The cover story in the September/October 2011 issue of the Columbia Journalism Review is an excellent analysis of how the sports media covers problems in college sports. The story, titled “The Scandal Beat,” by Daniel Libit, talks about how the relatively small group of sports journalists that actually report and comment on the problems in college sports focus on corruption within the current NCAA system — primarily rule-breaking by coaches, administrators, athletes and boosters — and not a “system that is fundamentally broken.”

The Scandal Beat, Libit writes, “with its drama and spectacular falls from grace, is much less adept at managing the next step: a robust discussion, prominently and persistently conducted, of why these scandals keep happening and what can be done to prevent them.” Later, he adds that sports reporters, even very good ones, tend to focus on “straightforward coverage of the NCAA and its rules — and the inevitable violations of those rules — rather than coverage that challenges the validity of the rules themselves, and the system that upholds them.”

When it comes to problems in college sports, Scandal Beat sports journalists are very good at answering the “what” questions and not so good at the “why” questions. Addressing the rule-breaking scandals is only dealing with symptoms, not root causes. And as Libit alludes to, as long as the sports media watchdogs keep focusing on the rule-breakers and ignoring the model of college athletics itself, nothing will change but the particulars of the next scandal.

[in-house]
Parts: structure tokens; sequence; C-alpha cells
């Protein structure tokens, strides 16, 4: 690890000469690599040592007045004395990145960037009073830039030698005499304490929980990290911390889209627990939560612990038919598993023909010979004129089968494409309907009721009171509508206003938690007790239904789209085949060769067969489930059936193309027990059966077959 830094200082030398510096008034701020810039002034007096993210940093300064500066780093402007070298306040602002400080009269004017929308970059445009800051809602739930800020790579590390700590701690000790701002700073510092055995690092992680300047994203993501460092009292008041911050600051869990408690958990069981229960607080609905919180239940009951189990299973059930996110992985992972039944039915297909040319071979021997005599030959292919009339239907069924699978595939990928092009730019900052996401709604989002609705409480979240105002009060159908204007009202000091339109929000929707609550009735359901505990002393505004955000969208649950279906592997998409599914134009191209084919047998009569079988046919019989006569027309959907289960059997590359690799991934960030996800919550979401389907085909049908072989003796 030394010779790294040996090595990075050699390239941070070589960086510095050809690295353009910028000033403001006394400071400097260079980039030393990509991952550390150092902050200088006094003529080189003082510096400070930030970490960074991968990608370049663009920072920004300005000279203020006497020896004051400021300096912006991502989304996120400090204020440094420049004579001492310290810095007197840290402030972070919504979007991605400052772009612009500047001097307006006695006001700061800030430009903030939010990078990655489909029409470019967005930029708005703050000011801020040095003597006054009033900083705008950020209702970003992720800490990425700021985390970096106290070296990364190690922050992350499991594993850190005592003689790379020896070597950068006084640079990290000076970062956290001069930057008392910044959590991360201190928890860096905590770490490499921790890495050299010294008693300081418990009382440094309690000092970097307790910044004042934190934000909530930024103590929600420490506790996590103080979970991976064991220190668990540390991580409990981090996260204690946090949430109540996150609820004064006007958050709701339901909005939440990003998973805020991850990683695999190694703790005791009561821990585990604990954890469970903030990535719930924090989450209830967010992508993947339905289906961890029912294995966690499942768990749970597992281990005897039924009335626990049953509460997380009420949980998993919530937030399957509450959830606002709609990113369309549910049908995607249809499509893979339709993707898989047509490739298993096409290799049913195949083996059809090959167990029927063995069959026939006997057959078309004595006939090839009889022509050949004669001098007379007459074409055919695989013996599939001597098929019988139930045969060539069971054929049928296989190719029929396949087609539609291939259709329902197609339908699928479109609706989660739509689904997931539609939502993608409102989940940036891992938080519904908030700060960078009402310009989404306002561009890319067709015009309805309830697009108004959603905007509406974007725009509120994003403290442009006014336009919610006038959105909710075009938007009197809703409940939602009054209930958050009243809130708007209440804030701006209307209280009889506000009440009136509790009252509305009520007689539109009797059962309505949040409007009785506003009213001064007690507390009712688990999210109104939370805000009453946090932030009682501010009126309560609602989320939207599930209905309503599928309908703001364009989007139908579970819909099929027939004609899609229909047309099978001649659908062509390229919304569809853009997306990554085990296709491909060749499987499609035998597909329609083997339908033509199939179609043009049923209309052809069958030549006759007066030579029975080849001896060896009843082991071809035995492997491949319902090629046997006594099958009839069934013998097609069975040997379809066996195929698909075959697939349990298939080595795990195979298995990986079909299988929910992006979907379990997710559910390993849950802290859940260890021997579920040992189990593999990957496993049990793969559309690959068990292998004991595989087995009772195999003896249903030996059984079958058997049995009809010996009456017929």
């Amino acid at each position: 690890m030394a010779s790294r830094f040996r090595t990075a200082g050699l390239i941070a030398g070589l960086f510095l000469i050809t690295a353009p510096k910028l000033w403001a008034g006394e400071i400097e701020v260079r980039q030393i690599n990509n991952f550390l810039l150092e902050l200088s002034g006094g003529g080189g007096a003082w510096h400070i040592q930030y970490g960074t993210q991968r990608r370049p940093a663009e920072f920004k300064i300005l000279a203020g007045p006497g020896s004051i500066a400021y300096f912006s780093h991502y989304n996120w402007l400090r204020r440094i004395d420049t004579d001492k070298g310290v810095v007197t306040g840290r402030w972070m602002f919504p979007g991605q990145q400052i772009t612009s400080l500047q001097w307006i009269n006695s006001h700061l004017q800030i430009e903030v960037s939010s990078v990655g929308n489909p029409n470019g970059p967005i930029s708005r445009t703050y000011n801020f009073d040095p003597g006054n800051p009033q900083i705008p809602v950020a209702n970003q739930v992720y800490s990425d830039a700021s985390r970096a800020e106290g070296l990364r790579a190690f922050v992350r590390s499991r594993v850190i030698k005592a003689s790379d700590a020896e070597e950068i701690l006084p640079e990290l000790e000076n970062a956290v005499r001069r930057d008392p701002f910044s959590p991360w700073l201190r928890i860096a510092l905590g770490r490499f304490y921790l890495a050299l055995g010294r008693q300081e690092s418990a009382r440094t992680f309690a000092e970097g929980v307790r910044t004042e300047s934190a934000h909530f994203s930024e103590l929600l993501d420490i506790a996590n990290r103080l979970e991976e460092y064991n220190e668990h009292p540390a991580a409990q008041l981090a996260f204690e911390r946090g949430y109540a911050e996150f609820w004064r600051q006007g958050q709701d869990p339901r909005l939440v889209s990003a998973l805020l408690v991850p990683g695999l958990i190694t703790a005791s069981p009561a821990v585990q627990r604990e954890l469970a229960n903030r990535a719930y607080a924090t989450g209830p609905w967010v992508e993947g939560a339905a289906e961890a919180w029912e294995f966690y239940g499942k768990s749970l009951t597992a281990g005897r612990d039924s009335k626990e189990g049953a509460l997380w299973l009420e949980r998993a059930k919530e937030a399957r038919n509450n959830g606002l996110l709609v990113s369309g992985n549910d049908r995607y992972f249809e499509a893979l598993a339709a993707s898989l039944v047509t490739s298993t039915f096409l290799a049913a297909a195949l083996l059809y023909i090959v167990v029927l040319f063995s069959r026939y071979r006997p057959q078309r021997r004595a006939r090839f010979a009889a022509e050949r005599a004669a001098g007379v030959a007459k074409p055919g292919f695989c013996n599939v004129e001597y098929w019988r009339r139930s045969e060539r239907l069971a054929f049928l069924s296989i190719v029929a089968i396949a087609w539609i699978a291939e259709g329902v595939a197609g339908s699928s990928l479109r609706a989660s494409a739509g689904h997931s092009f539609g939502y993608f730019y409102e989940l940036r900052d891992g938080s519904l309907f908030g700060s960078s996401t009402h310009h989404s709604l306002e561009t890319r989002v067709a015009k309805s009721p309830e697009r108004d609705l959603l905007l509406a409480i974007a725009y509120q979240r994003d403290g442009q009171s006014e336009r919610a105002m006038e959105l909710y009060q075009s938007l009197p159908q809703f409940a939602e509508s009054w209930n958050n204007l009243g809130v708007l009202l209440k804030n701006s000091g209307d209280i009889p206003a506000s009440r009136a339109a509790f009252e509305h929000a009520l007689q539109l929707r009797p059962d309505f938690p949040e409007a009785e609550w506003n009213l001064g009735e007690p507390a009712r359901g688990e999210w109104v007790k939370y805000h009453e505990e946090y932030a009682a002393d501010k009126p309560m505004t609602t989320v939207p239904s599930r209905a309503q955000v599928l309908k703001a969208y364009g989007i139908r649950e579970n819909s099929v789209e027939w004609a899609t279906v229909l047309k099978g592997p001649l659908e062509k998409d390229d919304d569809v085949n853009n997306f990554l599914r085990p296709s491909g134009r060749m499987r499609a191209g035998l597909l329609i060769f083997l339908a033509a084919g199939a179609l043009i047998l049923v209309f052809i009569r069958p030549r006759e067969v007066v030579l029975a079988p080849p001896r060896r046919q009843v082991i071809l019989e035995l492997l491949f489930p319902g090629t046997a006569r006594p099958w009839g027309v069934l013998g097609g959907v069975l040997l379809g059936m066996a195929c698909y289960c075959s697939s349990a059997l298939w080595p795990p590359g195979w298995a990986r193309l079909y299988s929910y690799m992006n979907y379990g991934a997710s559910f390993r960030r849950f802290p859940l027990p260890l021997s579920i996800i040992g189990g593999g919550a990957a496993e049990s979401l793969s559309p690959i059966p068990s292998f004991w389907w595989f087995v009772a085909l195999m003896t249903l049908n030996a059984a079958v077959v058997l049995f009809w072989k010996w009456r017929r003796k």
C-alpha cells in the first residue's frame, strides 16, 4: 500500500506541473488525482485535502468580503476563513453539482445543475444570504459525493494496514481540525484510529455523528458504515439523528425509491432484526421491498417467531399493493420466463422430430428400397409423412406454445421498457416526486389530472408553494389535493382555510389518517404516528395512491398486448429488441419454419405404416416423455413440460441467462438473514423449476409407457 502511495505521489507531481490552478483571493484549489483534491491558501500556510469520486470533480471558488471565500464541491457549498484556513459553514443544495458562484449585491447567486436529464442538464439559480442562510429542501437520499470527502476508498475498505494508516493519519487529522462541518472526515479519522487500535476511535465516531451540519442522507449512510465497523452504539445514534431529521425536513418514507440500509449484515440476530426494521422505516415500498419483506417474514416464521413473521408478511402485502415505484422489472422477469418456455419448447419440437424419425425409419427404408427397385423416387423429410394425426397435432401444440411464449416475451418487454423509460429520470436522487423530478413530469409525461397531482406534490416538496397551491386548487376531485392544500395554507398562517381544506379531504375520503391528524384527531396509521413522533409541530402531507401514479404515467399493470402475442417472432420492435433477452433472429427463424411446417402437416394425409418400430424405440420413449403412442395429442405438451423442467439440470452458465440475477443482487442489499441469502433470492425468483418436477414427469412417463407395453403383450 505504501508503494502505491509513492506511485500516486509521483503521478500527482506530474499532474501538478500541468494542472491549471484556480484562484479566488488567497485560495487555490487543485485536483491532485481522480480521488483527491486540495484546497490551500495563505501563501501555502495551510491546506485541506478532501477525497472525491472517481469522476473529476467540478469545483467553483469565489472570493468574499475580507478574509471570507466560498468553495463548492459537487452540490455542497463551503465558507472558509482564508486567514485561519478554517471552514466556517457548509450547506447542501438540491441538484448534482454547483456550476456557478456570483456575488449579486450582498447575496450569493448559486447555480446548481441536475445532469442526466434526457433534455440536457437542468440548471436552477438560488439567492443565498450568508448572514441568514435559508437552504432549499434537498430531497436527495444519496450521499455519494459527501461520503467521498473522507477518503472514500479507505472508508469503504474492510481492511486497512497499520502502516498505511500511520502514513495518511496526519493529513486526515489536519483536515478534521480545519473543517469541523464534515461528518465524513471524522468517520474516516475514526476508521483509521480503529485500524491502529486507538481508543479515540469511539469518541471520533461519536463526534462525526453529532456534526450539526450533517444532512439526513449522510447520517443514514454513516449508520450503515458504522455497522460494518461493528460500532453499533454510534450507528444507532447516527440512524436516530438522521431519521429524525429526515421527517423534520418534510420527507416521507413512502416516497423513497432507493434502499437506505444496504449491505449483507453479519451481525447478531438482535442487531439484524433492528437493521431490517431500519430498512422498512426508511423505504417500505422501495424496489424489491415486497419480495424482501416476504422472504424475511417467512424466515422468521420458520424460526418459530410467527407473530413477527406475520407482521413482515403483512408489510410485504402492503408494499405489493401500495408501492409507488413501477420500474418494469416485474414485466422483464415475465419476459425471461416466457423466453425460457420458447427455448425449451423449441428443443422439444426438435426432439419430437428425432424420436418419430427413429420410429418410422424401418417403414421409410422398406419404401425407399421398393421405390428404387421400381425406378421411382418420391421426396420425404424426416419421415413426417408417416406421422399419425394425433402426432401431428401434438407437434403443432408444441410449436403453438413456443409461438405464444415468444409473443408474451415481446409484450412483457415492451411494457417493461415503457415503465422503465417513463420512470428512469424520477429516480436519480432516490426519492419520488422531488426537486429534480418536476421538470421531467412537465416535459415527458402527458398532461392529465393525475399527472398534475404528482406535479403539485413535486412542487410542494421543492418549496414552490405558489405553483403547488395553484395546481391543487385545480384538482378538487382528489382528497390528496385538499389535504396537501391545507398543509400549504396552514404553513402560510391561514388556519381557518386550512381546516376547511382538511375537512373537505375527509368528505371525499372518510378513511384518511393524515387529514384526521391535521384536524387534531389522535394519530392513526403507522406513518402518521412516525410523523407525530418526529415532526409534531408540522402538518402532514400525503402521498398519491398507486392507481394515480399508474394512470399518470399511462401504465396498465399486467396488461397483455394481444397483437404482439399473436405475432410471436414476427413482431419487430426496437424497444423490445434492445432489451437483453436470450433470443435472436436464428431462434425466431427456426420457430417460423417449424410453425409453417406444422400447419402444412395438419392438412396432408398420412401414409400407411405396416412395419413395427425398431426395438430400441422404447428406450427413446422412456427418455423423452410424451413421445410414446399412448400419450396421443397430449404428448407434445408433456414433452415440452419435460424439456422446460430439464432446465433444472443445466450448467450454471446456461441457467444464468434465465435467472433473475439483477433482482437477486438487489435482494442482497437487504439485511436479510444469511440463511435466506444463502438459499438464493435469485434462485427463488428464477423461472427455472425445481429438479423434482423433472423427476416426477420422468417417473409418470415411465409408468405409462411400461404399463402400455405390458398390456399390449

The vast majority of scandals and rule-breaking incidents in college sports are tied to one fact: college sports are a highly commercialized enterprise. Given that fact, the big story is the economic injustice of adults getting rich off college sports and not sharing any of the revenue with the players who who are responsible for creating it.

This is a story about a college sports system that ignores the market value of its top athletes; a system that allows coaches, athletic directors, bowl game executives, and television networks to make a lot of money on the backs of athletes getting tuition, room and board. It’s about universities abusing the non-profit tax exempt status we’ve given them as a society as they conduct hugely commercial operations in football and men’s basketball (and a few women’s basketball programs) under the guise of education and amateurism.

In March, HBO’s “Real Sports” did a story that found that “members of the University of Texas’ 2009 football team were worth $630,000 while those of last year’s national champion Duke University men’s basketball team were worth $1.2 million each.” This comes at a time when the median grant-in-aid package for college athletes is $27,923. When looking at those numbers, it becomes clear that economic injustice is the real story in college sports, not athletes selling their own memorabilia.

Why do we tolerate a college sports system like this?

Why are elite athletics tied into our educational system in the first place? It’s not that way around the world, why is it that way in the United States?

As a society, we need our Scandal Beat reporters to transition their public-service journalism skills to answering “why” questions like these instead of sticking to the “what” questions.

Ken Reed, Sports Policy Director, League of Fans


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